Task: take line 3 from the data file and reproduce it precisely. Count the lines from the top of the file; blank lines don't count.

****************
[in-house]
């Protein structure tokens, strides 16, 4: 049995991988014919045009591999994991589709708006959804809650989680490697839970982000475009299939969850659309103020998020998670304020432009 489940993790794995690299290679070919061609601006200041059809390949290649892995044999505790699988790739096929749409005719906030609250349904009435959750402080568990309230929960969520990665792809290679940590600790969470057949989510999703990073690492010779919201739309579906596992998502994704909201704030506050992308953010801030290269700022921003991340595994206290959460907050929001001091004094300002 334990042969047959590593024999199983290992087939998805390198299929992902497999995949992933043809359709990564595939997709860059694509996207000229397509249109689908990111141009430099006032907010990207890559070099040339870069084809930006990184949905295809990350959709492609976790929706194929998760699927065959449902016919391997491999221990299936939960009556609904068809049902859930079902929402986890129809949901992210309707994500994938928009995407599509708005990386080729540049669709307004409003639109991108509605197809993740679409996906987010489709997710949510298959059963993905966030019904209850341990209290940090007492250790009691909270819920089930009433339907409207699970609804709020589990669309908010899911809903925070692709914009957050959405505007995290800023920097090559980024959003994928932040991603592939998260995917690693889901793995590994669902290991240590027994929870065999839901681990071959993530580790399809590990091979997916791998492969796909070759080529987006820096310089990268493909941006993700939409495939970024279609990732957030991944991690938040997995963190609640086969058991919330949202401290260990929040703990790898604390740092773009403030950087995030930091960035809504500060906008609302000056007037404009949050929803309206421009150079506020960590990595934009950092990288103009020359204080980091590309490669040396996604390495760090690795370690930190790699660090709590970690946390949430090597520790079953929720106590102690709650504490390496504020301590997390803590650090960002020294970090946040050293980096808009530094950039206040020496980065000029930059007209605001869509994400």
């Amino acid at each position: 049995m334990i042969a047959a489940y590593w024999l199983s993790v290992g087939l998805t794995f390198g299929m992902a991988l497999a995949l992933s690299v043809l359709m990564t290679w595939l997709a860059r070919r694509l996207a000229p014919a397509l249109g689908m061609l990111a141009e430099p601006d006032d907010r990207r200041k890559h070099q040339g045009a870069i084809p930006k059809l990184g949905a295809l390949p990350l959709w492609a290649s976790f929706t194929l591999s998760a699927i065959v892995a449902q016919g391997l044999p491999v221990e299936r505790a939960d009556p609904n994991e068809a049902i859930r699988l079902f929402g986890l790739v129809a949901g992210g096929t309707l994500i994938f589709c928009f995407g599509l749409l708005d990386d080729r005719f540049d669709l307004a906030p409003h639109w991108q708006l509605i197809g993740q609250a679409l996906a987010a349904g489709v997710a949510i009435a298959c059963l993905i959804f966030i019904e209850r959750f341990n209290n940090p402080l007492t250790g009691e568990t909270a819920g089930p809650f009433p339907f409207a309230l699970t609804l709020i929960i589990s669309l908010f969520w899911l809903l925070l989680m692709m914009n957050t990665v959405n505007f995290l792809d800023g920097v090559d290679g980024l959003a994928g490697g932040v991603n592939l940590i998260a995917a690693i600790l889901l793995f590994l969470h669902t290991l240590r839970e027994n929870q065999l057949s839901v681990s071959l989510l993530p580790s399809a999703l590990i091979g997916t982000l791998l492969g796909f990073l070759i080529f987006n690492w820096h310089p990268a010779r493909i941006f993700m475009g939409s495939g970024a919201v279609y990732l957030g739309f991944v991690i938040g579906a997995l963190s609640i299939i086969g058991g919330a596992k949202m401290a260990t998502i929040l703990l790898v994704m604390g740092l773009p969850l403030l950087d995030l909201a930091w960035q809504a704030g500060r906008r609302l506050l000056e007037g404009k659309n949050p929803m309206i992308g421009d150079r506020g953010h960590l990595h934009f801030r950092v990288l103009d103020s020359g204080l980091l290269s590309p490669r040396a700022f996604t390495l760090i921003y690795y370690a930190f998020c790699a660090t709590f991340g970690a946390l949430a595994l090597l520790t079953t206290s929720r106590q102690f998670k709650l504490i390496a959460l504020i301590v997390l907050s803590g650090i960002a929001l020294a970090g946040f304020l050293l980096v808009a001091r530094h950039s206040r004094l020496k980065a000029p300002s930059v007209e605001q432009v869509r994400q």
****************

């Amino acid at each position: 049995m334990i042969a047959a489940y590593w024999l199983s993790v290992g087939l998805t794995f390198g299929m992902a991988l497999a995949l992933s690299v043809l359709m990564t290679w595939l997709a860059r070919r694509l996207a000229p014919a397509l249109g689908m061609l990111a141009e430099p601006d006032d907010r990207r200041k890559h070099q040339g045009a870069i084809p930006k059809l990184g949905a295809l390949p990350l959709w492609a290649s976790f929706t194929l591999s998760a699927i065959v892995a449902q016919g391997l044999p491999v221990e299936r505790a939960d009556p609904n994991e068809a049902i859930r699988l079902f929402g986890l790739v129809a949901g992210g096929t309707l994500i994938f589709c928009f995407g599509l749409l708005d990386d080729r005719f540049d669709l307004a906030p409003h639109w991108q708006l509605i197809g993740q609250a679409l996906a987010a349904g489709v997710a949510i009435a298959c059963l993905i959804f966030i019904e209850r959750f341990n209290n940090p402080l007492t250790g009691e568990t909270a819920g089930p809650f009433p339907f409207a309230l699970t609804l709020i929960i589990s669309l908010f969520w899911l809903l925070l989680m692709m914009n957050t990665v959405n505007f995290l792809d800023g920097v090559d290679g980024l959003a994928g490697g932040v991603n592939l940590i998260a995917a690693i600790l889901l793995f590994l969470h669902t290991l240590r839970e027994n929870q065999l057949s839901v681990s071959l989510l993530p580790s399809a999703l590990i091979g997916t982000l791998l492969g796909f990073l070759i080529f987006n690492w820096h310089p990268a010779r493909i941006f993700m475009g939409s495939g970024a919201v279609y990732l957030g739309f991944v991690i938040g579906a997995l963190s609640i299939i086969g058991g919330a596992k949202m401290a260990t998502i929040l703990l790898v994704m604390g740092l773009p969850l403030l950087d995030l909201a930091w960035q809504a704030g500060r906008r609302l506050l000056e007037g404009k659309n949050p929803m309206i992308g421009d150079r506020g953010h960590l990595h934009f801030r950092v990288l103009d103020s020359g204080l980091l290269s590309p490669r040396a700022f996604t390495l760090i921003y690795y370690a930190f998020c790699a660090t709590f991340g970690a946390l949430a595994l090597l520790t079953t206290s929720r106590q102690f998670k709650l504490i390496a959460l504020i301590v997390l907050s803590g650090i960002a929001l020294a970090g946040f304020l050293l980096v808009a001091r530094h950039s206040r004094l020496k980065a000029p300002s930059v007209e605001q432009v869509r994400q």